One place I would start would be to check the dc amp flow with the battery charged and eveything turned off. Use a multi meter and measure dc amp from the positive terminal to ground. Although there is dc voltage from positive to negative, there shouldn't be any current draw unless something is "on", i.e. if nothing is drawing down the battery, current flow should be 0.
If something is drawing the battery down, amount of dc amp might hlep isolate what it might be.
If there is current flowing, you might also consider pulling the fuses in the fuse block one at a time and see if a particular fuse / circuit is the culprit. If the problem is isolated in one electrical circuit, pulling the fuse for that circuit should stop the current flow. Then you would at least have further information as to which circuit in the car's electrical system is problematic. You would have to further isolate components within the circuit to find the exact location(s) of the problem.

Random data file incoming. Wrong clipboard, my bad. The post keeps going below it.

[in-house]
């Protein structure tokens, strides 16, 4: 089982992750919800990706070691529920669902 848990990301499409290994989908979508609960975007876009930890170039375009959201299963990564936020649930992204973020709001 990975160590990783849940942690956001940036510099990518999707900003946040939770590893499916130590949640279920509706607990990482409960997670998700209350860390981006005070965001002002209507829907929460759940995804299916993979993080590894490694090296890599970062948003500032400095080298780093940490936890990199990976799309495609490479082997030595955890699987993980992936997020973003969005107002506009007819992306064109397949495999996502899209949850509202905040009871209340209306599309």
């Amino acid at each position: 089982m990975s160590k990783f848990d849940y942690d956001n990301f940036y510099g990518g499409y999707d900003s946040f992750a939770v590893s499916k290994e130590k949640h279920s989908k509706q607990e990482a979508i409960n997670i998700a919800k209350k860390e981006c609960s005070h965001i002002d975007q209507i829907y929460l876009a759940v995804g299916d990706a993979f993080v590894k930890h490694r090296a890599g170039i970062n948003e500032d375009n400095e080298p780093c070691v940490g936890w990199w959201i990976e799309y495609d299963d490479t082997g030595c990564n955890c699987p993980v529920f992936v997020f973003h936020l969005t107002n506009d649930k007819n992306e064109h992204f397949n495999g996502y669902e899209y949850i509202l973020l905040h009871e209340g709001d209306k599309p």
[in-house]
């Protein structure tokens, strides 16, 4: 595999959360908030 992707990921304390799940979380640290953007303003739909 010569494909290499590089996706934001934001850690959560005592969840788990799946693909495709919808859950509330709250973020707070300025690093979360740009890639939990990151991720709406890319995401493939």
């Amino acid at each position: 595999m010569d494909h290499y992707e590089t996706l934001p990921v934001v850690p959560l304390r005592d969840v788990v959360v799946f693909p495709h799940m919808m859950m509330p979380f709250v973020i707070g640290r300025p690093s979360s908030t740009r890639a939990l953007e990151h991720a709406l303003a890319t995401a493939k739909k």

By the way, any mechanic who:
1. charges you for a new alternator
2. charges you for a new battery
3. doesn't fix the problem
4. has the audacity to tell you he doesn't have time to work on your car
doesn't have a clue in the first place as to what is wrong or what he is doing. He is simply guessing at your expense. He is also looking for an excuse not to work on your car without coming out and telling you that he shouldn't work on your car because he doesn't have a clue. Definitely find someone who has better skills and business ethics.